About This Picture

This is picture of a "thin section" of a meteorite. While most meteorites look just like normal rocks to the naked eye, we can cut a very thin slice from one and look at it under normal or polarized light, making pictures like the one above.

Meteorites are rocks that fall to the Earth from space. Some are from the moon, and some are from Mars, but most appear to be from an area known as the asteroid belt, which lies between the orbits of Mars and Jupiter. Meteorites give us a lot of information about the places they're from; in 1996 one meteorite from Mars was reported to show the possible existence of life there once (the final judgement on that hasn't been decided yet).

Most meteorites are found in Antarctica. That's not because that's where most of them land, it's because they're a lot easier to see against the white snow.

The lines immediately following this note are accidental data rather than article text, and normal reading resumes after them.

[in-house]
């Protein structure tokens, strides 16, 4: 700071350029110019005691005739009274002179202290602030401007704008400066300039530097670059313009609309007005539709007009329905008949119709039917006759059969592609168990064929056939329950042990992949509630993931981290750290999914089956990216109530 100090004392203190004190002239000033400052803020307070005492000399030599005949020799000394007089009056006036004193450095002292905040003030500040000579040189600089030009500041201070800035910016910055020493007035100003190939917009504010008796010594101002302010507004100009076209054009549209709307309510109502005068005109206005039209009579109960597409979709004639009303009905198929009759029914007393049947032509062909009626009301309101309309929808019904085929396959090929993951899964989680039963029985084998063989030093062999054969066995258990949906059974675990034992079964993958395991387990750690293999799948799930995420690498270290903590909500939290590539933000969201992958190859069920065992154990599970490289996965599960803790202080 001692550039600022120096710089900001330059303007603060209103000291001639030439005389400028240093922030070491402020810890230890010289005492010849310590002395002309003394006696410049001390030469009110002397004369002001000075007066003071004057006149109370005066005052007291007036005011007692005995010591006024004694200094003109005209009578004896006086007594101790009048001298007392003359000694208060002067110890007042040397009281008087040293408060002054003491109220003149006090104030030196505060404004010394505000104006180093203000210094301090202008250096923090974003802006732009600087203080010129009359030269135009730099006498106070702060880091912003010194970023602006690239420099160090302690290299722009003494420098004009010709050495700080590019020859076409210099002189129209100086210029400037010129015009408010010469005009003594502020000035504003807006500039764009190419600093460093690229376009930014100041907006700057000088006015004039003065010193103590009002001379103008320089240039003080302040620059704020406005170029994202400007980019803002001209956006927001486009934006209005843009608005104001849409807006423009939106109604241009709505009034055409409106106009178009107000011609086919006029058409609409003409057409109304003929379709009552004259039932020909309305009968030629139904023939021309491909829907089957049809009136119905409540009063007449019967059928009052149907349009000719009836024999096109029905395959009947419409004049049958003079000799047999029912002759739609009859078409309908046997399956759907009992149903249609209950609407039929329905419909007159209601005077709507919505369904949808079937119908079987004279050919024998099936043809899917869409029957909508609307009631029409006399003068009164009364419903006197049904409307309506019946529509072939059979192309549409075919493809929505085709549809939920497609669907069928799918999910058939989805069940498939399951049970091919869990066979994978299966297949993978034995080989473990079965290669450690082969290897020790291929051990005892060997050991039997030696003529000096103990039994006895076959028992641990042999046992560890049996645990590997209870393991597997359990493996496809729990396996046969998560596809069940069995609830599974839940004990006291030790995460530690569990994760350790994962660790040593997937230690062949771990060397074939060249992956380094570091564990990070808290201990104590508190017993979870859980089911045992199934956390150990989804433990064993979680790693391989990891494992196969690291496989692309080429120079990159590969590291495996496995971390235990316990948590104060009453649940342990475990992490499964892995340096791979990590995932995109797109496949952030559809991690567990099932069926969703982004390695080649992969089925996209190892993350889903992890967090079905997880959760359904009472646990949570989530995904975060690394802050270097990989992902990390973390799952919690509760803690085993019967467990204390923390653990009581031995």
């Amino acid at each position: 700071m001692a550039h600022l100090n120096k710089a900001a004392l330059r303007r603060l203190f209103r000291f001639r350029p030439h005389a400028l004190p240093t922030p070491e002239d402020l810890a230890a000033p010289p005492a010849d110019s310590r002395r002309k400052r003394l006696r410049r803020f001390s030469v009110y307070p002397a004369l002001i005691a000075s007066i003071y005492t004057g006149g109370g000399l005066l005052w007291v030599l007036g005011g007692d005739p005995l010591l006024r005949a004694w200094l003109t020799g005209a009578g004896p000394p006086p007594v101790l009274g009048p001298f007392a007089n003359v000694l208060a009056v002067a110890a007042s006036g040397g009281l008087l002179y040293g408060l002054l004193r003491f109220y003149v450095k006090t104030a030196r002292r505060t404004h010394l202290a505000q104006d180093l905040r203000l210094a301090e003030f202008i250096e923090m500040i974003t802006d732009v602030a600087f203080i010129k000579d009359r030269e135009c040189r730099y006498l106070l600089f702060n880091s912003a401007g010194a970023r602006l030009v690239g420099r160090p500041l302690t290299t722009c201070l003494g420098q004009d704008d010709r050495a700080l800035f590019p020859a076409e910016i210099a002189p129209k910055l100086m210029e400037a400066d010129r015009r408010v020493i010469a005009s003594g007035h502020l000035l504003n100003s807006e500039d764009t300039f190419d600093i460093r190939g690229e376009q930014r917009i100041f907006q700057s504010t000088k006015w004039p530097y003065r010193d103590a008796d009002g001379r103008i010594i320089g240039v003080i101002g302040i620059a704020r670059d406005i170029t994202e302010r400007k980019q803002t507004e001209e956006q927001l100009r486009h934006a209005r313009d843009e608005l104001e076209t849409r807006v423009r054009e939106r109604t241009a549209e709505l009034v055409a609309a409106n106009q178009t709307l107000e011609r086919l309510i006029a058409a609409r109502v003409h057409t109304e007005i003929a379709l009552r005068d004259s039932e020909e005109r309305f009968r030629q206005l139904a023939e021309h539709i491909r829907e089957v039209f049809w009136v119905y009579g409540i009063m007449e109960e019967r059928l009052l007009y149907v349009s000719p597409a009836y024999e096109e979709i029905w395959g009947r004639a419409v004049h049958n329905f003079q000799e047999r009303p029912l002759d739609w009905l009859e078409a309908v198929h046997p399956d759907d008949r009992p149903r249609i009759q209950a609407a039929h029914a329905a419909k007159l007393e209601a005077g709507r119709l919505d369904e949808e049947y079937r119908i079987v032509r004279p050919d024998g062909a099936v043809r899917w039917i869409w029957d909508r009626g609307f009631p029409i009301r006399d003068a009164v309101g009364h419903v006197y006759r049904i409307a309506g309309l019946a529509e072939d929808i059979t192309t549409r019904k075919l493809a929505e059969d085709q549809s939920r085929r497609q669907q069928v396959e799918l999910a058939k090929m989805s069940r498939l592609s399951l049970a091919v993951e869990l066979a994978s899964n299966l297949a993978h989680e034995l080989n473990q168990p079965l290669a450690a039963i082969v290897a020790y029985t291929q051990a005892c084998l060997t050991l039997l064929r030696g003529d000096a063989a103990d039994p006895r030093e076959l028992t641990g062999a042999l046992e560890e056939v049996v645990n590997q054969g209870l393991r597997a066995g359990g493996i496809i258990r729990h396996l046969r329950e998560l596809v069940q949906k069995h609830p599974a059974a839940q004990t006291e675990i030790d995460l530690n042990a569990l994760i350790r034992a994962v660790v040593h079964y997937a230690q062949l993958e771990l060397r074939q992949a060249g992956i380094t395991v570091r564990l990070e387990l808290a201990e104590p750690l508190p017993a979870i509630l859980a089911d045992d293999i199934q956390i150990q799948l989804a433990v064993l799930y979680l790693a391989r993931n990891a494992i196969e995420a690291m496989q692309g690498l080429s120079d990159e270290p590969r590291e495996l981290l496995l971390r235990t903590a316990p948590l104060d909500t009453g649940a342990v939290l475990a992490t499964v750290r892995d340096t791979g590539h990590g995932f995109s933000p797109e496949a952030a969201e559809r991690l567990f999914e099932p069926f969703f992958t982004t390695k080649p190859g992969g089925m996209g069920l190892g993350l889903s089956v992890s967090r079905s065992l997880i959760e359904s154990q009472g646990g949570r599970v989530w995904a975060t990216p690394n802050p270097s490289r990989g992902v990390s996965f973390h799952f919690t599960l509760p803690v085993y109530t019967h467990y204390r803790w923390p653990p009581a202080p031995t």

Related Courses

PtyS 109 is the PtyS course with the most to say about meteorites.

PtyS 403, PtyS 407, and PtyS 411 all have something to say about meteorites as well.

More Information

Some other places you can find information on meteorites include:

The Nine Planets: Meteors, Meteorites, and Impacts
The Nine Planets is a tour of the solar system, created and maintained by SEDS, the Students for the Exploration and Development of Space.

Views Of The Solar System: Meteoroids and Meteorites
Views Of The Solar System is a collection of images and facts created and maintained by Los Alamos National Laboratory.

Undergraduate Program Page List Of Courses Back To Previous Page